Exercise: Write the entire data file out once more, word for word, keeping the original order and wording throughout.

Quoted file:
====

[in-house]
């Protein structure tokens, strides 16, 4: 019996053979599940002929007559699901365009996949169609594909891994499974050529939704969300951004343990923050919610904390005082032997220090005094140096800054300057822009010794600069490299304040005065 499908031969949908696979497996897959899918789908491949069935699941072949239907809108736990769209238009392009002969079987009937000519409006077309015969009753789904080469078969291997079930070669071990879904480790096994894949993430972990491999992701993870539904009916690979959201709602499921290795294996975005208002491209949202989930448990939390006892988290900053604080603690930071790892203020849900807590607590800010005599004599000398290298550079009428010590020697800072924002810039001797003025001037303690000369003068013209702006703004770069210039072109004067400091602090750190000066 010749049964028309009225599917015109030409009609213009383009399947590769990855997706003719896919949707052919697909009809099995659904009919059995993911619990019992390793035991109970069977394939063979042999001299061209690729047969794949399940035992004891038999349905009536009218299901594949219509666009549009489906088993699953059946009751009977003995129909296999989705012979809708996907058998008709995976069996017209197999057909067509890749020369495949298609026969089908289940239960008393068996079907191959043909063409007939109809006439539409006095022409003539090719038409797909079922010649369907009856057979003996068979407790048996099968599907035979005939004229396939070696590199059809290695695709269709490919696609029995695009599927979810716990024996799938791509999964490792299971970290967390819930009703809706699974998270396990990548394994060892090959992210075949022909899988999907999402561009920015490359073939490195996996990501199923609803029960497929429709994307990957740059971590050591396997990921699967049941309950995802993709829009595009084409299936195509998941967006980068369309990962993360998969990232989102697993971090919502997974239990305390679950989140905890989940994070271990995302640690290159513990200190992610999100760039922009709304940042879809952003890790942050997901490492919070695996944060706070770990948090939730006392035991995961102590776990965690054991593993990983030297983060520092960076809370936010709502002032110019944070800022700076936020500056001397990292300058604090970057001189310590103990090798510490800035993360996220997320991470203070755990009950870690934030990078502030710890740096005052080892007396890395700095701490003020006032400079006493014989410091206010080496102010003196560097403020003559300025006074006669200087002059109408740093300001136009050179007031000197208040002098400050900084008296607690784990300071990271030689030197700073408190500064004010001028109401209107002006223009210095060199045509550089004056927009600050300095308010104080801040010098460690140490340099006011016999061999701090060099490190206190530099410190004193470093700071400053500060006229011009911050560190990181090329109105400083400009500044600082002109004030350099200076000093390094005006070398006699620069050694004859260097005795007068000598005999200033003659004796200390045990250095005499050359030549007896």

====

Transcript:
[in-house]
């Protein structure tokens, strides 16, 4: 019996053979599940002929007559699901365009996949169609594909891994499974050529939704969300951004343990923050919610904390005082032997220090005094140096800054300057822009010794600069490299304040005065 499908031969949908696979497996897959899918789908491949069935699941072949239907809108736990769209238009392009002969079987009937000519409006077309015969009753789904080469078969291997079930070669071990879904480790096994894949993430972990491999992701993870539904009916690979959201709602499921290795294996975005208002491209949202989930448990939390006892988290900053604080603690930071790892203020849900807590607590800010005599004599000398290298550079009428010590020697800072924002810039001797003025001037303690000369003068013209702006703004770069210039072109004067400091602090750190000066 010749049964028309009225599917015109030409009609213009383009399947590769990855997706003719896919949707052919697909009809099995659904009919059995993911619990019992390793035991109970069977394939063979042999001299061209690729047969794949399940035992004891038999349905009536009218299901594949219509666009549009489906088993699953059946009751009977003995129909296999989705012979809708996907058998008709995976069996017209197999057909067509890749020369495949298609026969089908289940239960008393068996079907191959043909063409007939109809006439539409006095022409003539090719038409797909079922010649369907009856057979003996068979407790048996099968599907035979005939004229396939070696590199059809290695695709269709490919696609029995695009599927979810716990024996799938791509999964490792299971970290967390819930009703809706699974998270396990990548394994060892090959992210075949022909899988999907999402561009920015490359073939490195996996990501199923609803029960497929429709994307990957740059971590050591396997990921699967049941309950995802993709829009595009084409299936195509998941967006980068369309990962993360998969990232989102697993971090919502997974239990305390679950989140905890989940994070271990995302640690290159513990200190992610999100760039922009709304940042879809952003890790942050997901490492919070695996944060706070770990948090939730006392035991995961102590776990965690054991593993990983030297983060520092960076809370936010709502002032110019944070800022700076936020500056001397990292300058604090970057001189310590103990090798510490800035993360996220997320991470203070755990009950870690934030990078502030710890740096005052080892007396890395700095701490003020006032400079006493014989410091206010080496102010003196560097403020003559300025006074006669200087002059109408740093300001136009050179007031000197208040002098400050900084008296607690784990300071990271030689030197700073408190500064004010001028109401209107002006223009210095060199045509550089004056927009600050300095308010104080801040010098460690140490340099006011016999061999701090060099490190206190530099410190004193470093700071400053500060006229011009911050560190990181090329109105400083400009500044600082002109004030350099200076000093390094005006070398006699620069050694004859260097005795007068000598005999200033003659004796200390045990250095005499050359030549007896």